The policy also highlights testosterone as a measure of competitive advantage and singles out trans athletes with testosterone levels above the "typical limits of women athletes." While the NWSL's regulations around T levels are broader than many other current policies, it still follows the guidelines and rulings created by the International Olympic Committee in 2015. They are arbitrary, sexist, and racist norms based on an erroneous understanding of both testosterone and what exactly constitutes an "unfair" advantage.
While it's not made clear in the policy itself, Orr doesn't "interpret the policy to include testosterone requirements for cisgender women in the league," as he told Poe in the Sentinel. At its core, then, this policy creates two sets of regulations for NWSL players: one for cis women and another for gender diverse athletes. The reality of this is that gender diverse athletes are subject to specific and invasive medical regulation not based on the health needs of each individual, but subject to the whims of the league itself, as the NWSL will monitor trans players' eligibility at its own discretion.
While the regulation states that all athletes assigned female at birth are eligible to participate in the league (provided they meet certain regulations), the reality is afab players undergoing hormone therapy must maintain arbitrary testosterone levels or seek therapeutic exemptions. Unfortunately, these exemptions are determined at the NWSL's discretion and nothing in the regulations describes how these determinations with be made. I'm forced to wonder what sort of judgement someone like me (as an afab person who's built like a truck, has never taken T, and has a full beard) could expect to receive at the league's discretion. Discretionary policy will always lead to discriminatory decisions.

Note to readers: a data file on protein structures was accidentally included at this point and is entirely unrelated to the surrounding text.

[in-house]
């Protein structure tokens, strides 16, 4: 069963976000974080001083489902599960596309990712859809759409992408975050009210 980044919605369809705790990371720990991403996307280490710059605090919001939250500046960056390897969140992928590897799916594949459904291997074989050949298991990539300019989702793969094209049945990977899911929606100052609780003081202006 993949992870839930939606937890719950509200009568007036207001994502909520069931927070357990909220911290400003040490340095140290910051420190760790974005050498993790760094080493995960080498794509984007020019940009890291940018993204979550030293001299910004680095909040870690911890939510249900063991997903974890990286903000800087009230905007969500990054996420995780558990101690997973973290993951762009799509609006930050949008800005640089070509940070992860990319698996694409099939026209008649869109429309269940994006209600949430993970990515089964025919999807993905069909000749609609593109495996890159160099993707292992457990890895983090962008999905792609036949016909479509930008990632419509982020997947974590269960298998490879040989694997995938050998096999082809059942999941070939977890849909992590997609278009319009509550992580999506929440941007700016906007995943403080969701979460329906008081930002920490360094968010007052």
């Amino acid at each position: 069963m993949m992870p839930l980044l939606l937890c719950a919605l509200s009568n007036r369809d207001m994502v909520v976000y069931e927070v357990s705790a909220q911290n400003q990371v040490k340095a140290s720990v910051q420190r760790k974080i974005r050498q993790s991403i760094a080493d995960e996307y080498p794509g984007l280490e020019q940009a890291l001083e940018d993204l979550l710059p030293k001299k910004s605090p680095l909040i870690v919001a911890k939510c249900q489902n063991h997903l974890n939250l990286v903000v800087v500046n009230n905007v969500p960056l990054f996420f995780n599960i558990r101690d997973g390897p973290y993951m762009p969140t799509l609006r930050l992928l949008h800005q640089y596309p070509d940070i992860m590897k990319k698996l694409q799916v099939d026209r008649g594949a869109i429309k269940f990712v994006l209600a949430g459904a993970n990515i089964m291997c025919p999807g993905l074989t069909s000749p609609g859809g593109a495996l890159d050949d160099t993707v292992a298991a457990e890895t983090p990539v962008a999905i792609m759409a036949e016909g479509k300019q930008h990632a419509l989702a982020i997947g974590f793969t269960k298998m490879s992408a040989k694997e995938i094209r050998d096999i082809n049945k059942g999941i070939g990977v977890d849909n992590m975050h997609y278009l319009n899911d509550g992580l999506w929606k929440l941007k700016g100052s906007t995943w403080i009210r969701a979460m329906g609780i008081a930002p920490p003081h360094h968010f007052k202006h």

The NWSL policy describes gender in ways that do not match with lived experience. When discussing what the regulation means for amab athletes, the policy states: "The athlete has declared that her gender identity is female. The declaration cannot be changed, for sporting purposes, for a minimum of four years from the declaration."
Why? Despite Orr's suggestion that this policy is inclusive of nonbinary people, this section really does read as "amab nonbinary people need not apply." Some gender diverse folks know right away who they are; for other it's a process, involving many steps and time. Despite what cis people may think, none of this is meant to be deceptive or untrustworthy, and it certainly is not meant to obtain an unfair advantage in sporting competition. I've been out as trans for more than 6 years. In that time how I identify has changed and evolved as I've become more accepting and understanding of my own identity. This isn't a unique experience and policies should seek to acknowledge the fluid reality of trans, nonbinary, and gender-nonconforming experience.
The NWSL's regulations are similar to other seemingly progressive trans inclusion policies created by the NWHL, USA Hockey, and U Sports, to name a few. You will find many trans people who support these policies because these policies create space for some trans athletes to play while living authentically. Publicly out trans athletes participating in elite level competition is a welcome sight that I cherish, and I understand this sentiment.